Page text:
Our opposition will go to great lengths to convince other minority groups that our struggles have nothing in common. We have to respect and acknowledge the differences between the LGBT rights movement and other movements like the African-American civil rights movement, but we also must work together. It's critical for LGBT people and our movement to stand up for the rights of other minorities and to be a part of other social justice struggles. Here in California we are working hard with allies like the California NAACP, Chinese for Affirmative Action, the Equal Justice Society, and religious and civil leaders in many communities, supporting and championing their priorities and throwing our weight behind their efforts.

Telling Our Stories
In the federal courtroom on Monday, plaintiff Kristin Perry told the court that when you grow up as a lesbian, you tell yourself that marriage is one thing you cannot have. She told the court of her struggles from day to day in deciding whether to come out to sales people, store clerks and the people she meets as she is coaching her kids' soccer team.

The amazing legal team for our side has lined up a great set of expert witnesses, but none of them have touched me as much as these brave couples. Perry spoke from the heart, as did her wife Sandy Stier and the other plaintiff couple, Paul Katami and Jeff Zarrillo. They were so remarkable the defense team for Proposition 8 largely declined to cross-examine them. They did ask Katami to watch videos from the campaigns and then grilled him about his testimony that the 'Yes on 8' campaign's claims that children would be harmed if same-sex couples could marry was misleading and hurtful. Katami bravely stood his ground, telling the courtroom that these assertions were a diversionary tactic, and that Proposition 8 itself had nothing to do with children. He expressed just how painful those falsehoods were.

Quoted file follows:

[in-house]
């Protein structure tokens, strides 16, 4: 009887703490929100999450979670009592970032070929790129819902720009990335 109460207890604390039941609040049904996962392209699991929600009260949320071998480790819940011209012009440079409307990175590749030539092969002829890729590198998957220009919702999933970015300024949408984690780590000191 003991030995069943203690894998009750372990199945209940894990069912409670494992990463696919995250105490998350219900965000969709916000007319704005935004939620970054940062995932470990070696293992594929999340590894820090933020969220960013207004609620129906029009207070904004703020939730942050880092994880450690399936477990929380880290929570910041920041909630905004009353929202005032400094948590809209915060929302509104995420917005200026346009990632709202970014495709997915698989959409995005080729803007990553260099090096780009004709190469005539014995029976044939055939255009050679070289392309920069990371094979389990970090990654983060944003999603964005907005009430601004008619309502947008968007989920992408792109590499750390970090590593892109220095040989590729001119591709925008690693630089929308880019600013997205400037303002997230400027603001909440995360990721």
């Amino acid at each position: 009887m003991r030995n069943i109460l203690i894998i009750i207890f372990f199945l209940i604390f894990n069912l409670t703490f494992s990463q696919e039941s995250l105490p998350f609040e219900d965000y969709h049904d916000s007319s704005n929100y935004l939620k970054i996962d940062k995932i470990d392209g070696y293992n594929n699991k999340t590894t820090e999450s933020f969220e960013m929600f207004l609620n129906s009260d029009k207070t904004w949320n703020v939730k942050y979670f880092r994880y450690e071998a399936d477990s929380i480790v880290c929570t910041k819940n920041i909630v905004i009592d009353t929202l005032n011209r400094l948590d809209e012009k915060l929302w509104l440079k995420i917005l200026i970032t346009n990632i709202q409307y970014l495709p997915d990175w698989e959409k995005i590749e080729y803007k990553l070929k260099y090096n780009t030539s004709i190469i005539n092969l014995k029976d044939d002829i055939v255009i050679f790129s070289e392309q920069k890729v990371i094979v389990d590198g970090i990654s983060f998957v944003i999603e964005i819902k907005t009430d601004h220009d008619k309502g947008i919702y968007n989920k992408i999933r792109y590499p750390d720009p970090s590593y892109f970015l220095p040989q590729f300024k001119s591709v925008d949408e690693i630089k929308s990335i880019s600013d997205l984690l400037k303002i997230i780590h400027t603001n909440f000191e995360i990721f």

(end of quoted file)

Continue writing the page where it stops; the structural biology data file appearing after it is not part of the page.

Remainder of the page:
LGBT people and our allies know these feelings well. Now the court knows them, too. Perhaps this is a big part of the reason why the proponents of Prop. 8 were so opposed to allowing the proceedings to be televised. Perhaps they also see that, when people really understand our lives and our experiences, they come to support marriage equality and equal rights. That's why we have to keep telling our stories and helping others to understand why marriage and equal rights matter. If you live in California, please sign up to volunteer with EQCA's statewide field program and share your personal story with others.